The Wondrous Adaptation Cycle of a PISA2018 Questionnaire Item (and Subsequent Evolutions)

The Wondrous Adaptation Cycle of a PISA2018 Questionnaire Item (and Subsequent Evolutions)

The Wondrous Adaptation Cycle of a PISA2018 Questionnaire Item (and Subsequent Evolutions)

Speaker: Shinoh Lee, Survey Localisation Manager at cApStAn LQC

Contributor: Elica Krajçeva, Survey Localisation Manager at cApStAn LQC

Recorded on 09.03.2021 | Duration: 20 minutes

Sophisticated translation designs have become the norm in high-stakes tests and are essential in order to collect comparable data across participating countries. For example, in the OECD’s Programme for International Student Assessment (PISA), which assesses knowledge and skills in 15-year-old students, questionnaires go through a complex, well-documented adaptation process. cApStAn prides itself of having been in charge of the language component of PISA since it was first established in 2000; for PISA 2021, this represents 86 countries and over 100 national versions.

Join cApStAn’s localization expert Shinoh Lee as she describes the life-cycle of a PISA questionnaire item, from the development of the source version, to pre-translation analysis and post-translation linguistic control, to survey launch. Read about

    • How a pre-translation “translatability assessment” of source items, by trained linguists, allows for early detection and resolution of potential translation and adaptation hurdles;
      • Why it is necessary to discuss country- and language-specific adaptations or structural and content-related adaptations with the questionnaire authors and National Centres;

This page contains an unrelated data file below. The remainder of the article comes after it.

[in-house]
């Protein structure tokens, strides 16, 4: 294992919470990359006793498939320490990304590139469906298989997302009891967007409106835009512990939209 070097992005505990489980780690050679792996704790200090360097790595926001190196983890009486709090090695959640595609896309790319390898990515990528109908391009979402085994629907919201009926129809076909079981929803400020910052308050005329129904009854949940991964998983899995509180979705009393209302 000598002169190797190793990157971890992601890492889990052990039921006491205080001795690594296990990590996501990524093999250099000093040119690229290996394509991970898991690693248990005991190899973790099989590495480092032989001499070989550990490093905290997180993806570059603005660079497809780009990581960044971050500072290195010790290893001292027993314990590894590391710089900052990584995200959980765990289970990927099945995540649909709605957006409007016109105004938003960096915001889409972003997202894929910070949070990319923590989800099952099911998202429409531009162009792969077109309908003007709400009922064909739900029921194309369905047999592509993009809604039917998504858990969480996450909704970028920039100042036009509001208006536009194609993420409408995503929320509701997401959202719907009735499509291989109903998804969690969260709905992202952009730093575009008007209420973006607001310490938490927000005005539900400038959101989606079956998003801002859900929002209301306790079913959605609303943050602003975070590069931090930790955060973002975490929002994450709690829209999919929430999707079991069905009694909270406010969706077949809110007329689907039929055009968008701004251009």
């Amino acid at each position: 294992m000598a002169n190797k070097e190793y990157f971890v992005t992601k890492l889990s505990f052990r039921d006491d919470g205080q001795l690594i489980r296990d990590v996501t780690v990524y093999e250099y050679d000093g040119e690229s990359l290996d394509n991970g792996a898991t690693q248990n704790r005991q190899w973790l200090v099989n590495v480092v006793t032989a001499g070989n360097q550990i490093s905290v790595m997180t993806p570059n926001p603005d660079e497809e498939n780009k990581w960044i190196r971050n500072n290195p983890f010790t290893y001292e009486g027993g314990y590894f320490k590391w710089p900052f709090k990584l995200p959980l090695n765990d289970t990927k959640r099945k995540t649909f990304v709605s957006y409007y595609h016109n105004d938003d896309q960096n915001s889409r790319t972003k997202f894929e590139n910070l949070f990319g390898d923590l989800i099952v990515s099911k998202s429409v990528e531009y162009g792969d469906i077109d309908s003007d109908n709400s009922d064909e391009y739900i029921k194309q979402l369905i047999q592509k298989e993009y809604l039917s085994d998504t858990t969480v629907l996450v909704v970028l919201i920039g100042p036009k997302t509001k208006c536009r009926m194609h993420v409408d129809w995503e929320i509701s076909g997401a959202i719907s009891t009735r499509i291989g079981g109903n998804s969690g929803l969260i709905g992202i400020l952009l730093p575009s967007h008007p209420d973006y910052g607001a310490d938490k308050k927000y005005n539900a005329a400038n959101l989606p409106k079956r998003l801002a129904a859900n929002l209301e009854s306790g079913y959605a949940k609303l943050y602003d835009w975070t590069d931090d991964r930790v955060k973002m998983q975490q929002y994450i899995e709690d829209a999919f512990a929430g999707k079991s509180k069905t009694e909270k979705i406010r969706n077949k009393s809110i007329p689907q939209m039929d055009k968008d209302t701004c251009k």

• Why a double translation and reconciliation design has been adopted for PISA;
          • How post-translation linguistic quality verification, conducted by expert verifiers, with the aid of intervention categories, helps ensure linguistic quality and consistency.

          The documentation of each step of a Linguistic Quality Assurance process such as the one above is essential to trace back issues that have been identified, and see how they were resolved. This , for example, is very useful in case of Differential Item Functioning (DIF).


          About Speaker and Contributor

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Shinoh Lee, Localisation and Knowledge Manager

Shinoh Lee is a survey localisation manager and knowledge manager at cApStAn. After having finished her studies in English Language and Literature in Seoul, she moved to Belgium where she obtained a MA in Germanic Philology from the Katholieke Universiteit Leuven (KUL) with major in Linguistics. The positions she previously held include language instructor (Korean and English), verifier for the Korean survey materials and operations director. She speaks Korean, English, Dutch, French and has some elementary knowledge of Turkish, Chinese and Japanese.

Elica cApStAn

Elica Krajceva, Senior PM & Questionnaire Adaptation Specialist

Elica received her education in Macedonian and Serbo-Croatian, and holds an MA degree in Cultural Anthropology. She has lived in Misrata, Brussels, Bucharest and Prague and worked as a translator, a teacher of English and a project manager. She also speaks French and has an elementary knowledge of Romanian, Greek, Czech and other Slavic languages. Since 2000, Elica has participated in numerous cApStAn linguistic quality assurance operations and attended training courses in questionnaire adaptation. She is the lead linguistic quality assurance manager for questionnaires in large-scale surveys such as OECD/TALIS, ESS, ESENER-2, OECD/PIAAC and OECD/PISA.